Preface

This monograph grew out of a number of lectures by the author at the Imperial College in London and publications in various physics journals. It is intended as a challenging alternative to the various string models for a unified theory of elementary particles, considered by some of the most outstanding physicists our best hope for a "final theory," while rejected by other equally well recognized experts. The author of this monograph received his Ph.D under Heisenberg, and in conversations he was privileged to have with Heisenberg, this great scientist always expressed the opinion that it makes no sense to think of objects as composed of some constituents once one goes beyond the hadronic energy scale. His argument was that the concept "to be composed of" becomes meaningless above this scale, with the sum of the masses of the fragments into which the object is supposedly broken up larger than the mass of the object. Accordingly, it
would be wrong to think of elementary particles to be composed of smaller particles, as we are permitted to think of molecules to be composed of atoms, atoms of electrons and nuclei, and nuclei of protons and neutrons. However, not only has Heisenberg's view been contradicted by the discovery of the subnuclear quark structure, but more important by the indication that the strong, the weak and electromagnetic force become equal at an energy of ~10^{16} GeV. Because this energy is (on a logarithmic scale) not too far away from the Planck energy of ~10^{19} GeV where the gravitational force becomes strong, it supports Einstein's conjecture that all forces of nature are rooted in gravity. Einstein may there be right, but not necessarily in his belief that this unification
would have to be found in the geometry of space and time. But how can Heisenberg's argument against the concept of compositeness beyond the hadronic energy scale be reconciled with a unification energy of ~10^{16} GeV if not ~10^{19} GeV. I believe the answer is that in nature there are negative besides positive masses, with the negative masses hidden from observation below the Planck energy scale. One may then conjecture that elementary particles are composed of very large positive and negative masses, possibly as large as the Planck mass.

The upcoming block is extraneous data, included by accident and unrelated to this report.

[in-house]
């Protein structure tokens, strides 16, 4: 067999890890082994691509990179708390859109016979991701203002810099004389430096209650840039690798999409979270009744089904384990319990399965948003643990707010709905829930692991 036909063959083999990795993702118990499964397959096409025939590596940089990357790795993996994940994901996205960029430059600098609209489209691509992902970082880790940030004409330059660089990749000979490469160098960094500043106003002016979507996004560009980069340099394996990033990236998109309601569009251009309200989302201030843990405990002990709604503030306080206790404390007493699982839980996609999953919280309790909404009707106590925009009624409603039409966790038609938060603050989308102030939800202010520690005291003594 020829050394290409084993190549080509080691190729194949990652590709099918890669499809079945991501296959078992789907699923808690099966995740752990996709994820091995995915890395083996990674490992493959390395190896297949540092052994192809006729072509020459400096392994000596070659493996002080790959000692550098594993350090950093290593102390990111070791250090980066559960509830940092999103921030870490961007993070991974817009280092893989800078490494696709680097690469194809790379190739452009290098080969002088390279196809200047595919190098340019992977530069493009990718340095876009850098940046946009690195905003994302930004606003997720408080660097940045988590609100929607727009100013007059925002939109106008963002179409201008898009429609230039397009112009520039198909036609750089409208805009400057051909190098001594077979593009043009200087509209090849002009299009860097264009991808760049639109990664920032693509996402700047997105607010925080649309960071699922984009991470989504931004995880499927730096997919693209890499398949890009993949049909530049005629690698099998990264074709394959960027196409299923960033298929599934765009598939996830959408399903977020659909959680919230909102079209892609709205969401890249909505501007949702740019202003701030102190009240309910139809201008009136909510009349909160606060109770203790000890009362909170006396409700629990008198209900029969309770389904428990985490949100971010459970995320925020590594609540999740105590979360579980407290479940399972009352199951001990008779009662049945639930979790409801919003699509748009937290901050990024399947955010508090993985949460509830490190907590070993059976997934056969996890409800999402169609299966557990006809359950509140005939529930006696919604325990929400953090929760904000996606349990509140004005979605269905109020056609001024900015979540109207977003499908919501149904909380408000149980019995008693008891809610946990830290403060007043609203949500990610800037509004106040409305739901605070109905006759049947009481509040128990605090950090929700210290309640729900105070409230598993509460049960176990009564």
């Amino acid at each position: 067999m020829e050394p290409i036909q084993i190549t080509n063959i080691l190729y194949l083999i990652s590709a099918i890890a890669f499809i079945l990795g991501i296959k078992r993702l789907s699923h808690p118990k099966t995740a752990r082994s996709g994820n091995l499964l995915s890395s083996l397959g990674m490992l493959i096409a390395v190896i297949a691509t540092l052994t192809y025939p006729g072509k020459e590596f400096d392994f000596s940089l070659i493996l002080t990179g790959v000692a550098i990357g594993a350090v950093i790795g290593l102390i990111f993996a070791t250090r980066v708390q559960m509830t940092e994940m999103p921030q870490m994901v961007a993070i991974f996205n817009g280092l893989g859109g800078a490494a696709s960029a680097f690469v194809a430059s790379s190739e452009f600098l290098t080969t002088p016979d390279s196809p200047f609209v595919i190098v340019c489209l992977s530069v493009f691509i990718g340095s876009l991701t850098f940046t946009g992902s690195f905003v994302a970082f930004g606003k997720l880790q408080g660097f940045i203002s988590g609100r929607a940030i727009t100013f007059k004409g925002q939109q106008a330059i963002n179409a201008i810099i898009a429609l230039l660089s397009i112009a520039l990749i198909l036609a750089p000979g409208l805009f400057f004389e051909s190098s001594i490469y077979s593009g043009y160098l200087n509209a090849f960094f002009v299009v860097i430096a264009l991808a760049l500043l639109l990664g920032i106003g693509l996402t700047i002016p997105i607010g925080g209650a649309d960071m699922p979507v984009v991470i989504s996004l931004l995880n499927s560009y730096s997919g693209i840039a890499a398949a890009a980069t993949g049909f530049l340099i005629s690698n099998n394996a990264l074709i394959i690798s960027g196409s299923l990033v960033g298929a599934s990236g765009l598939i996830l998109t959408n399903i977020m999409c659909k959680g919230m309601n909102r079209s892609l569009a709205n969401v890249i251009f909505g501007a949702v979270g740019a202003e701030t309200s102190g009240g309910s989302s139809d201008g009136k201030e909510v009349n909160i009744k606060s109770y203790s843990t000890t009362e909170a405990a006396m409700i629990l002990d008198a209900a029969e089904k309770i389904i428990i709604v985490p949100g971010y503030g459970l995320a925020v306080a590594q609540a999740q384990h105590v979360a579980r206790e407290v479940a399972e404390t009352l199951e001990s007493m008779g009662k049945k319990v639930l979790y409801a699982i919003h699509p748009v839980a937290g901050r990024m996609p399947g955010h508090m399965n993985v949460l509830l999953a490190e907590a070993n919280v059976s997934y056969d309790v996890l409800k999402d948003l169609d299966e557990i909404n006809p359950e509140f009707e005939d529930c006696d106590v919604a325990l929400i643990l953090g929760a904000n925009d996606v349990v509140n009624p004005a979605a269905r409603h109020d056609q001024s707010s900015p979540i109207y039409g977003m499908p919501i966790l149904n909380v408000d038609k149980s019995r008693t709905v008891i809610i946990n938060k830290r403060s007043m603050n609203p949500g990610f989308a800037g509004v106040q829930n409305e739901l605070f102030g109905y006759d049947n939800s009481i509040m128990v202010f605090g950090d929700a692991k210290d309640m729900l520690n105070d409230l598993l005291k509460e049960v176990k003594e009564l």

This would be somewhat analogous to condensed matter physics with regard to the existence of positive and negative electric charges. There the positive and negative charge, obtained by separating in a solid piece of matter all the positive from the negative charges,
would be enormous in comparison to what a solid piece of matter can actually be charged before it disintegrates. The hypothetical existence of negative masses may also solve the problem of the vanishing cosmological constant. It is equivalent to a mass-neutral vacuum, which is analogous to the charge-neutral state of condensed matter. As small departures from charge neutrality can occur in condensed matter physics,
so would small departures from the mass neutrality of the vacuum, felt through the presence of elementary particles with a mass small compared to the Planck mass. However, the existence of negative masses seems to be possible only if Lorentz invariance is given up as the fundamental kinematic symmetry of nature, because a relativistic theory
would make unstable a vacuum composed of positive and negative masses. Only in a nonrelativistic theory, where the Hamilton operator commutes with the particle number operator, can the number of positive and negative mass particles be conserved. It is for this reason that the hypothetical existence of negative masses implies the Galilei group with an absolute space and time as the fundamental kinematic symmetry of nature, with the presumed unification of all forces at the Planck scale suggesting that the Galilei group is dynamically broken into the Lorentz group below this scale. Disregarding translations, the Lorentz group - unlike the Galilei group - is noncompact, and which is the cause of all the divergencies in relativistic quantum field theories^{2}, absent if the Galilei group is the more fundamental symmetry.

Einstein believed that the laws of nature should be unified by a noneuclidean geometry of space and time in analogy to his gravitational field theory. Heisenberg, in contrast, believed that the unification could be reached by a sufficiently large group to accommodate all the forces and symmetries found in the spectrum of elementary particles. Taken to the extreme these attempts have led to string theories with very large groups, to be formulated in a higher dimensional space, not the four space-time dimensions of physics. In the opinion of the author it is more plausible that nature works like a computer with finite size elements in three-dimensional space and one-dimensional time. Accepting the Copenhagen interpretation and the von Neumann theorem against hidden variables, quantum mechanics - unlike Newton's mechanics - cannot work like a computer. But this is possible if both quantum mechanics and special relativity are no more than asymptotic theories, approximately valid for energies small compared to the Planck energy. Assuming that nature works like a computer with finite size elements can be seen as the atomistic hypothesis of matter, space and time. It is a return to Newtonian mechanics but with the important modification admitting negative besides positive masses.

At the turn of the 19th century Kelvin proclaimed his famous clouds of physics: The failure of the Michelson-Morley experiment to detect an aether wind and the violation of the classical mechanical equipartition theorem in statistical thermodynamics. The removal of these clouds led to the two great breakthroughs of 20th century physics, the theory of relativity and quantum mechanics. At the turn of the 20th century there again are clouds which so far have withstood all attempts for their removal. These clouds are: